Notes on Self-Defense

These notes were culled from today’s newsletter on the Peace of Christ.

I want to notice the inclination to defend myself. I want to give attention to the experience of self-defense. Where does it arise in the body? What mental fantasies does it evoke? What family memories arise? Where in the culture is it most easily justified? Where is it most effectively challenged?

I want to see and feel and hold the whole skein of the urge to defend myself against the attack of another.

Sometimes when I do this I realize how silly attack and defense are. There are so many moving parts – not only in me but in literally everyone in the world, really literally the whole cosmos – that it is impossible to say with certainty what is happening, let alone what the best course of action is in a given situation (e.g., T-14.XI.6:7-9).

Oddly, this insight – that there is no justification for action – doesn’t mean that there’s no decision to be made, no choice to be exercised. It just shifts the choice to a simpler, more abstract level.

I.e., since I can’t interpret this situation on behalf of love and peace, am I willing to let the Holy Spirit interpret it for me?

The Holy Spirit always chooses in favor of happiness. In the context of separation, we experience this as calm and quiet, as contentedness and communion. We can breathe; our nervous system slows down; we aren’t in a terminal state of high alert. In this state, we naturally cooperate with one another, coordinating our thinking in order to consistently and sustainably act from love and not from fear.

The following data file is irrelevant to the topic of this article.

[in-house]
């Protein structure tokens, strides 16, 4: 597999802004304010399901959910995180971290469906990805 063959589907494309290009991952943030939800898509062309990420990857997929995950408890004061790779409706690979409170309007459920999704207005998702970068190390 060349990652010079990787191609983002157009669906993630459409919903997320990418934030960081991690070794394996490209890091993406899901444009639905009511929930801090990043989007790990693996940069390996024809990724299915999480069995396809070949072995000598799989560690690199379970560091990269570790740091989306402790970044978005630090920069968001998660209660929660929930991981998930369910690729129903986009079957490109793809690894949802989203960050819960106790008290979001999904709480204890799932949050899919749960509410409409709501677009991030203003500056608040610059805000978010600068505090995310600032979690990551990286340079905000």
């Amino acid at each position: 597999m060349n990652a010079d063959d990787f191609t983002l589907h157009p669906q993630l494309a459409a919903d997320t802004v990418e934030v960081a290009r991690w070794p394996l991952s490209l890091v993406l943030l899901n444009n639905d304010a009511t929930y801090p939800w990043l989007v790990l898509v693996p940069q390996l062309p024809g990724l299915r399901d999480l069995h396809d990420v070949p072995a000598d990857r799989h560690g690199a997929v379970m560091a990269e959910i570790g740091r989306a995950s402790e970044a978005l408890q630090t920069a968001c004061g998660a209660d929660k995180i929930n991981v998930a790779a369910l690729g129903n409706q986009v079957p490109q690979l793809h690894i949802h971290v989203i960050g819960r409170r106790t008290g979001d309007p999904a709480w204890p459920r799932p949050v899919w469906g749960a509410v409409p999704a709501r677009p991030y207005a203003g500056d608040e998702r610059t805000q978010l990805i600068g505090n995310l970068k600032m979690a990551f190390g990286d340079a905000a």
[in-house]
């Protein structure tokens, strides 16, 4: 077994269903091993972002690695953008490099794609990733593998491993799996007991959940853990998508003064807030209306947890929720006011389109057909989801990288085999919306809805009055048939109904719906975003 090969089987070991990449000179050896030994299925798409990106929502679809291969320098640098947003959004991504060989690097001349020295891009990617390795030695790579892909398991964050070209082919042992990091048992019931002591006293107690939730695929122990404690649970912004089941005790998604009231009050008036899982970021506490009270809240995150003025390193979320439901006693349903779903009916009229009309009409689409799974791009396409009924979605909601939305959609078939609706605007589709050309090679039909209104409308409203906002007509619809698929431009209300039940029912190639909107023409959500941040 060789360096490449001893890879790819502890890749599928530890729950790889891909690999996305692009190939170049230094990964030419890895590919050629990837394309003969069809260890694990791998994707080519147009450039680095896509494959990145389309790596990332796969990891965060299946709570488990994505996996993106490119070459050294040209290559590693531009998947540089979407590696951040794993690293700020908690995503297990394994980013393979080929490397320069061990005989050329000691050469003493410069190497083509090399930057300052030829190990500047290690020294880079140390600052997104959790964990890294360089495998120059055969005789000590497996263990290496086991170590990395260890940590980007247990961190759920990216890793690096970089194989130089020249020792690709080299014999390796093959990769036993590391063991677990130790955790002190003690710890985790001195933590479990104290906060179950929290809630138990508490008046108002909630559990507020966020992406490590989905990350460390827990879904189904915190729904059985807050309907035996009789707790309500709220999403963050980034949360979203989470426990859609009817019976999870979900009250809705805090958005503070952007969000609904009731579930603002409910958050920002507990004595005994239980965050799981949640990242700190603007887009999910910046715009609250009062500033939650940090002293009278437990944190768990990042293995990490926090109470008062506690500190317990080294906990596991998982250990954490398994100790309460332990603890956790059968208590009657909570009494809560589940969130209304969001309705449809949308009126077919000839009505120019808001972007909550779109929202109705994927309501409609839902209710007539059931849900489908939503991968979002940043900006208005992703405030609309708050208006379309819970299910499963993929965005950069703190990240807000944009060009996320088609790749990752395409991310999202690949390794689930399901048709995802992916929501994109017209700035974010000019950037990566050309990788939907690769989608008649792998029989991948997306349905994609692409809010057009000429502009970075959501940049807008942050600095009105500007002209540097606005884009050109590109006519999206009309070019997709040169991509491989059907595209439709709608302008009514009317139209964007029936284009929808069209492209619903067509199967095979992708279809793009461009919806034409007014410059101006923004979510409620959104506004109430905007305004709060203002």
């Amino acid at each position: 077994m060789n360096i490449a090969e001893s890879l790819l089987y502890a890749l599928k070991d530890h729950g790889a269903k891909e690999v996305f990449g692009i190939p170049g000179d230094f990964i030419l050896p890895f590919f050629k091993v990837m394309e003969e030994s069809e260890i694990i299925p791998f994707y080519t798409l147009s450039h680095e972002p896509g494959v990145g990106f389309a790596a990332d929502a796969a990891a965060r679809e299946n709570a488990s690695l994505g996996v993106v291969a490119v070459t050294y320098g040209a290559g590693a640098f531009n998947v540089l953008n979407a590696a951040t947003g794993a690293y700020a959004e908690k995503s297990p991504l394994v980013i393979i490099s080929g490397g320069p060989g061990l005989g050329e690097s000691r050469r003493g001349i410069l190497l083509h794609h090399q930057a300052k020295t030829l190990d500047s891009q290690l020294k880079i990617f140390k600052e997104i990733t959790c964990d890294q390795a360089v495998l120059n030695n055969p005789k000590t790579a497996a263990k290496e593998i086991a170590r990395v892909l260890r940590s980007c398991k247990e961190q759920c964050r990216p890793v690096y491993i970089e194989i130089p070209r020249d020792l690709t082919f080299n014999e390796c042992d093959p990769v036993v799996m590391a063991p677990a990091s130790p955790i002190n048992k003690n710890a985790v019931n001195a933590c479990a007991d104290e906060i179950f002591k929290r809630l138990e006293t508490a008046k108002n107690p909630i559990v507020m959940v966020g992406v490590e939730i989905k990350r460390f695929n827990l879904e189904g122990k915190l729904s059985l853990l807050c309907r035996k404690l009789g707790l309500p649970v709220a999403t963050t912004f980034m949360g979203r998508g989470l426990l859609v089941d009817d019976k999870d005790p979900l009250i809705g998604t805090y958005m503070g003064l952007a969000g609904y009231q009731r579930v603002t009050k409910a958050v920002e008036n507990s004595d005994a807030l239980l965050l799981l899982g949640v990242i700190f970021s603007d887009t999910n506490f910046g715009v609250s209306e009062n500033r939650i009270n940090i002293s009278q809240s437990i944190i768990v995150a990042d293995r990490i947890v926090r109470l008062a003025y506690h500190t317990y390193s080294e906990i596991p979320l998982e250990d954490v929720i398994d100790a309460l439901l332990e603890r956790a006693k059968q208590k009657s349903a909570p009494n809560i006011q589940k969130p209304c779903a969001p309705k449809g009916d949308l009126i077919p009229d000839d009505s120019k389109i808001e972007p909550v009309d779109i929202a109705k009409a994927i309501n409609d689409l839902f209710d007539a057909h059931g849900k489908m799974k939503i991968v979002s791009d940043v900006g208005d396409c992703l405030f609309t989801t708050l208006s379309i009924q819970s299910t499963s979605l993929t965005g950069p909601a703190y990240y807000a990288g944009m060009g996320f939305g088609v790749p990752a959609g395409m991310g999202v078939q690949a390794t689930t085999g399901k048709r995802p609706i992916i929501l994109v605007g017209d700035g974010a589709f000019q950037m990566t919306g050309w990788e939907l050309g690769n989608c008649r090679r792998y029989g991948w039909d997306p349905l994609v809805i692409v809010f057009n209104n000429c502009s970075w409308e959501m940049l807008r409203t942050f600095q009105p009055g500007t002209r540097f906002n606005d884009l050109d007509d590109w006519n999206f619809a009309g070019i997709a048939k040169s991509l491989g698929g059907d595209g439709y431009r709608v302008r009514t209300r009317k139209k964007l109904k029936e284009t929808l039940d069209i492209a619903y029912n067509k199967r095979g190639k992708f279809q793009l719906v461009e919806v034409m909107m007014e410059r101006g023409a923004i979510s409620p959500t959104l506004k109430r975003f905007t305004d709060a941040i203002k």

Therefore ask: what behaviors make you happy? Make you calm? Facilitate dialogue?

For me, helping others helps. If I can’t help them, then at least not hurting them. Connecting with others in non-dramatic ways – saying hi, asking how the weekend was, checking in. Playing well and sharing, also known as sandboxing. Taking care of myself, taking care of others whose care is entrusted to me. Keeping it simple.

Being at least willing unto all of the above . . .

We have to be careful. Ego will cheerfully translate “happy” into a state in which we get revenge on everyone who ever did us wrong, current company not excluded. Ego is very skillful with language.

The truest happiness to which I can attest means realizing we are no longer in conflict because we have let the cause for conflict go. We are surrendering control of what happens to the Teacher of God, the interior voice that speaks always for our Father in Heaven, Who our brother Jesus heard and obeyed, becoming the Christ, and is thus our model for living peacefully and happily in the world.

Jesus lived exactly the way you live when you know – not believe but know – that your Father in Heaven holds every thing and every one in love and there is nothing – not even crucifixion – to fear.

Our only work is to consent to be held by love – in love and for love – and this is not a doing, nor even an undoing, but an acceptance. It is a state of stillness and quiet so tender that in its presence even the hardest and cruelest of hearts must melt.

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  1. Thank you Sean as always. I cried when I read this post and the newsletter post “The Gift of Jesus is Peace.” Your words are so beautiful and the message so clear. It was like everything I’ve been feeling for the past month or so. I cried in frustration because I wish everyone on earth could hear and practice these teachings. To see all the rage fall away to peace. If only! Then I took a breath and remembered “let the cause for conflict go…” Conflicts AND conflicted thoughts ABOUT conflicts! All of it – everything. “The state of stillness so quiet and so tender…” I cried a bit more with tears of joy. “It’s all too beautiful.”
    Thank you again.

    1. Thanks for the kind words, Andra. I appreciate you reading and sharing. And yes – ALL of conflict, including conflicting thoughts – thank you for saying it that way! That’s it!!

      Thanks again 🙏🙏


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